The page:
Facebook-owned WhatsApp announced today that it decided to discontinue its annual subscription payment system by turning the application into a free offering.
WhatsApp's previous subscription model was somewhat confusing as some users used the service for free effectively while others were asked to pay a subscription fee to continue using it after the first year of service.
One could say that the $1 per year subscription fee was more than fair, especially if WhatsApp is used on a regular basis, but it may have kept one or the other from using the service in first place or after the first year of service.
WhatsApp noticed this as well, stating that the paid approach did not work well at all for them.
Many WhatsApp users don't have a debit or credit card number and they worried they'd lose access to their friends and family after their first year.
As a consequence, WhatsApp announced the termination of the subscription fee in the coming weeks. Fees will be removed from the application and WhatsApp won't charge its users anymore for the service.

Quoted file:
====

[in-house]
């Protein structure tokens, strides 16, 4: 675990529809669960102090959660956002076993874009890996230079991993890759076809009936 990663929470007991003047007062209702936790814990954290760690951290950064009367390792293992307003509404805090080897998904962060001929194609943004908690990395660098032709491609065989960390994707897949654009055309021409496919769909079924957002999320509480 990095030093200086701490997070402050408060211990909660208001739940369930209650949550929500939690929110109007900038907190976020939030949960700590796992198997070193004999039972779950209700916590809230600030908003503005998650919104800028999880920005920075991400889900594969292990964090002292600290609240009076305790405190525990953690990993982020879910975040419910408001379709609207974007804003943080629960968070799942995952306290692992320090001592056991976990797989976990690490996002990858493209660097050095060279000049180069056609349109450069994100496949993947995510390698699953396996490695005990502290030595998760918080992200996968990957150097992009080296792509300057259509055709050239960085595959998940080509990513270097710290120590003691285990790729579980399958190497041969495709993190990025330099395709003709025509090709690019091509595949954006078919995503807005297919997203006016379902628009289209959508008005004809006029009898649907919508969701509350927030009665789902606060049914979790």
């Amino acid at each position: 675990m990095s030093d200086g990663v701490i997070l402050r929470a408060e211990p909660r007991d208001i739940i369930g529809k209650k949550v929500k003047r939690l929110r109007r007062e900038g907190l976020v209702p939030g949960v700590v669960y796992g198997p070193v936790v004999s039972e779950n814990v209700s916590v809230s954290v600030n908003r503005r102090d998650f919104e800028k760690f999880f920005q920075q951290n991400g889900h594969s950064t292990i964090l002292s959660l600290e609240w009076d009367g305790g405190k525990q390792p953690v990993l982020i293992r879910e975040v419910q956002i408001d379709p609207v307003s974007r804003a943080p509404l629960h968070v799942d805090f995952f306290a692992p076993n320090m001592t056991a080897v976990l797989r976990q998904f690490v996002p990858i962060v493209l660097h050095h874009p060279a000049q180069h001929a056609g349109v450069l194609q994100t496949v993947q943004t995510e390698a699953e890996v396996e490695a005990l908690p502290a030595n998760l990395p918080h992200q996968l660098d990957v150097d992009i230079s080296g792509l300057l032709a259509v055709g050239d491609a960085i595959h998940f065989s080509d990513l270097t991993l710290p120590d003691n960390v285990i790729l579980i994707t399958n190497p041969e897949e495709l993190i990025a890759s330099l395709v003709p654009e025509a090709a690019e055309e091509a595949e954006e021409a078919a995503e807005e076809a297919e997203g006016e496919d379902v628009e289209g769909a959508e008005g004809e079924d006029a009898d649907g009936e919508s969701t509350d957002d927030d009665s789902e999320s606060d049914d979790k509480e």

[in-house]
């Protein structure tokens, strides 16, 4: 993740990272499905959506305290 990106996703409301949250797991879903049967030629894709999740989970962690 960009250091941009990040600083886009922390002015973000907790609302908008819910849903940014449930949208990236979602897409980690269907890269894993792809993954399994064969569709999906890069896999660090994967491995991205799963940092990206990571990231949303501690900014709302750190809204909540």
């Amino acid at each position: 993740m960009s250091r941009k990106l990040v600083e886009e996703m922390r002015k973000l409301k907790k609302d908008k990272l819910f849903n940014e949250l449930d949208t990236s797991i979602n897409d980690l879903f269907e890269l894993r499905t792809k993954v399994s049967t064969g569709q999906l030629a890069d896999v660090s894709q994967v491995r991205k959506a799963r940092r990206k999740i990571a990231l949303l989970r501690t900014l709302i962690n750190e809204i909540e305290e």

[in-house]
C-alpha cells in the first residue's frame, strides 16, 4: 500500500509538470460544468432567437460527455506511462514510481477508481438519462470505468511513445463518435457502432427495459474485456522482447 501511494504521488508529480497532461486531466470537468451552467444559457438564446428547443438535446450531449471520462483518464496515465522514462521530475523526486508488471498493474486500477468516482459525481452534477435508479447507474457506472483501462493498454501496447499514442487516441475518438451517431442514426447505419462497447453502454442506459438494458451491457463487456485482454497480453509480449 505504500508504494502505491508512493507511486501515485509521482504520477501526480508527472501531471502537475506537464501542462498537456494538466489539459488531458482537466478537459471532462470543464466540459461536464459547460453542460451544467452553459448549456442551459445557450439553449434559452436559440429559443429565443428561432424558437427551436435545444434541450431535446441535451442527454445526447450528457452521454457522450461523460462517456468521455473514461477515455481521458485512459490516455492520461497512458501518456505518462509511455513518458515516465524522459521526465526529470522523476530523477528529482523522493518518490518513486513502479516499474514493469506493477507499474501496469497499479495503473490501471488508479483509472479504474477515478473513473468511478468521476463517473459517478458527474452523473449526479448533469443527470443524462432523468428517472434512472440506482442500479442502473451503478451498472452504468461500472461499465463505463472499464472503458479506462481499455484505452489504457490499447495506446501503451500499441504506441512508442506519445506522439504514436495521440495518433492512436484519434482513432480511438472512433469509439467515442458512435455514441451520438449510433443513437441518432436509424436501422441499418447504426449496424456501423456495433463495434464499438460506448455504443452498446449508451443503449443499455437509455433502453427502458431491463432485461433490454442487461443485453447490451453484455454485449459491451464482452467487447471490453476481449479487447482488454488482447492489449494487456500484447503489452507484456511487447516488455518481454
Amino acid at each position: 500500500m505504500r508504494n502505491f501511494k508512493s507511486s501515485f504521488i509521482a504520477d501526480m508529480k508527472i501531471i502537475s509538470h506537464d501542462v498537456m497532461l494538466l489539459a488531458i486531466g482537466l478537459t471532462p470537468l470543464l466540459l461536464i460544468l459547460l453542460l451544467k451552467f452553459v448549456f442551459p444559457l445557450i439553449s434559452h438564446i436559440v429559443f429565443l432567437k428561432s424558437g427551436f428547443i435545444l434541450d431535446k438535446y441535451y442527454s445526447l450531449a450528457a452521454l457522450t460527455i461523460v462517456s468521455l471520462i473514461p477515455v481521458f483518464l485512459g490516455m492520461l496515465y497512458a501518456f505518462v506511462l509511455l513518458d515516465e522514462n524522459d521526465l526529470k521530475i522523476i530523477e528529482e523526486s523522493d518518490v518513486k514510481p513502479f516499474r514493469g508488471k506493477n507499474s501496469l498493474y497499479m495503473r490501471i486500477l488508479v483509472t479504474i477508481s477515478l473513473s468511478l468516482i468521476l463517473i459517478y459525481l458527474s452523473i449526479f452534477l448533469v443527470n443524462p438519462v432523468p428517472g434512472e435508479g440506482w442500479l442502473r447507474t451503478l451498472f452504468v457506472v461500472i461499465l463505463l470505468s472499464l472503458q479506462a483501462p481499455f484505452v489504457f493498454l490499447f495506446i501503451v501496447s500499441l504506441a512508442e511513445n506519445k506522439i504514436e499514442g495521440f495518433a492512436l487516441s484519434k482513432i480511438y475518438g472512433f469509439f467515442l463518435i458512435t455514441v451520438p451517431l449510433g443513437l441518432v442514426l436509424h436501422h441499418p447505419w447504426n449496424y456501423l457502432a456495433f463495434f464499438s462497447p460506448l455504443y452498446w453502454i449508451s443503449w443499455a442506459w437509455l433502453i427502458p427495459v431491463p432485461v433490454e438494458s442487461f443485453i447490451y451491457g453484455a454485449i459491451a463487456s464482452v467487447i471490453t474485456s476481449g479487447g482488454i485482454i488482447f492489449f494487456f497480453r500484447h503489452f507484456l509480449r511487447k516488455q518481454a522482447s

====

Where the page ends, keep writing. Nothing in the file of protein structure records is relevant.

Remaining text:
If you check your application right now however, fees are still listed under account > payment information.
There you find options to subscribe to WhatsApp for a year, or at a discounted price for three or five years instead. It makes little sense to renew a subscription right now as WhatsApp will be free in the coming weeks.
So how does WhatsApp plan to earn revenue from the service? The company won't introduce third-party ads on the platform even though it would like be a profitable option.
Instead, it plans to bring users and businesses together in the app.
Starting this year, we will test tools that allow you to use WhatsApp to communicate with businesses and organizations that you want to hear from. That could mean communicating with your bank about whether a recent transaction was fraudulent, or with an airline about a delayed flight.
Basically, it tries to move the communication that takes place elsewhere currently, email, snail mail or SMS for instance, to WhatsApp instead. It is likely that it is the businesses that pay for this even though that is not mentioned explicitly in the announcement.
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Ghacks is a technology news blog that was founded in 2005 by Martin Brinkmann. It has since then become one of the most popular tech news sites on the Internet with five authors and regular contributions from freelance writers.